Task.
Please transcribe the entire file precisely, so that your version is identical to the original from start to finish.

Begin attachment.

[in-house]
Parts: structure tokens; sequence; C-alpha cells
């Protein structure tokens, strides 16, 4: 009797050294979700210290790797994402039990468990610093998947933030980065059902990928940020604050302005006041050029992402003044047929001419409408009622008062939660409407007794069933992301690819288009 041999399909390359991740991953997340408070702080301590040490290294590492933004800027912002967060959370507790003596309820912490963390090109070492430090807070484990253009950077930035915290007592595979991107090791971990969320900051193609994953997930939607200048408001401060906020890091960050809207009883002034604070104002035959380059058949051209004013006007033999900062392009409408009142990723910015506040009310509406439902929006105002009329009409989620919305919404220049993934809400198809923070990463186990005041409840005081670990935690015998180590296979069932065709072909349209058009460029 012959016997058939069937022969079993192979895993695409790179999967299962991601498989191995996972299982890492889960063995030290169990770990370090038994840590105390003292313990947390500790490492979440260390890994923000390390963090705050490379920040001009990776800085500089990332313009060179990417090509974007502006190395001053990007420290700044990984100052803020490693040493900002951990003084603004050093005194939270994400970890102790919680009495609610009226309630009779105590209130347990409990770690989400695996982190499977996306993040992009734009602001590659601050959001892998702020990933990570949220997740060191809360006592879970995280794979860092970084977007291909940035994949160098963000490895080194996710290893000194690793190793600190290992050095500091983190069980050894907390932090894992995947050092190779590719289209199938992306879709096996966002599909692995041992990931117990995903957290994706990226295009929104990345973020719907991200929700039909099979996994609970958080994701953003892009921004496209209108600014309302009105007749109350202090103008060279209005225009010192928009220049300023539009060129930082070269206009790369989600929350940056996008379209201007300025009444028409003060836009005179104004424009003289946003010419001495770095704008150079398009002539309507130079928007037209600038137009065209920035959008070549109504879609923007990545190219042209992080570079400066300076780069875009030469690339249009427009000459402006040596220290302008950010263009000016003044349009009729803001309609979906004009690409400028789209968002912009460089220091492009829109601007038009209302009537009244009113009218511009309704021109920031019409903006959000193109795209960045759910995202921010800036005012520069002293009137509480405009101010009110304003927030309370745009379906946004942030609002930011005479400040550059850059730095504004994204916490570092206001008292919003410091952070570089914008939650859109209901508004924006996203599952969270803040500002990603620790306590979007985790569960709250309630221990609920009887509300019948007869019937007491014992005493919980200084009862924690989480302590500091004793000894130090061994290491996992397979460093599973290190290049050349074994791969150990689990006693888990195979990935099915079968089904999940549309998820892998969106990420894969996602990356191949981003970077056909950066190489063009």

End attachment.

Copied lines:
[in-house]
Parts: structure tokens; sequence; C-alpha cells
């Protein structure tokens, strides 16, 4: 009797050294979700210290790797994402039990468990610093998947933030980065059902990928940020604050302005006041050029992402003044047929001419409408009622008062939660409407007794069933992301690819288009 041999399909390359991740991953997340408070702080301590040490290294590492933004800027912002967060959370507790003596309820912490963390090109070492430090807070484990253009950077930035915290007592595979991107090791971990969320900051193609994953997930939607200048408001401060906020890091960050809207009883002034604070104002035959380059058949051209004013006007033999900062392009409408009142990723910015506040009310509406439902929006105002009329009409989620919305919404220049993934809400198809923070990463186990005041409840005081670990935690015998180590296979069932065709072909349209058009460029 012959016997058939069937022969079993192979895993695409790179999967299962991601498989191995996972299982890492889960063995030290169990770990370090038994840590105390003292313990947390500790490492979440260390890994923000390390963090705050490379920040001009990776800085500089990332313009060179990417090509974007502006190395001053990007420290700044990984100052803020490693040493900002951990003084603004050093005194939270994400970890102790919680009495609610009226309630009779105590209130347990409990770690989400695996982190499977996306993040992009734009602001590659601050959001892998702020990933990570949220997740060191809360006592879970995280794979860092970084977007291909940035994949160098963000490895080194996710290893000194690793190793600190290992050095500091983190069980050894907390932090894992995947050092190779590719289209199938992306879709096996966002599909692995041992990931117990995903957290994706990226295009929104990345973020719907991200929700039909099979996994609970958080994701953003892009921004496209209108600014309302009105007749109350202090103008060279209005225009010192928009220049300023539009060129930082070269206009790369989600929350940056996008379209201007300025009444028409003060836009005179104004424009003289946003010419001495770095704008150079398009002539309507130079928007037209600038137009065209920035959008070549109504879609923007990545190219042209992080570079400066300076780069875009030469690339249009427009000459402006040596220290302008950010263009000016003044349009009729803001309609979906004009690409400028789209968002912009460089220091492009829109601007038009209302009537009244009113009218511009309704021109920031019409903006959000193109795209960045759910995202921010800036005012520069002293009137509480405009101010009110304003927030309370745009379906946004942030609002930011005479400040550059850059730095504004994204916490570092206001008292919003410091952070570089914008939650859109209901508004924006996203599952969270803040500002990603620790306590979007985790569960709250309630221990609920009887509300019948007869019937007491014992005493919980200084009862924690989480302590500091004793000894130090061994290491996992397979460093599973290190290049050349074994791969150990689990006693888990195979990935099915079968089904999940549309998820892998969106990420894969996602990356191949981003970077056909950066190489063009």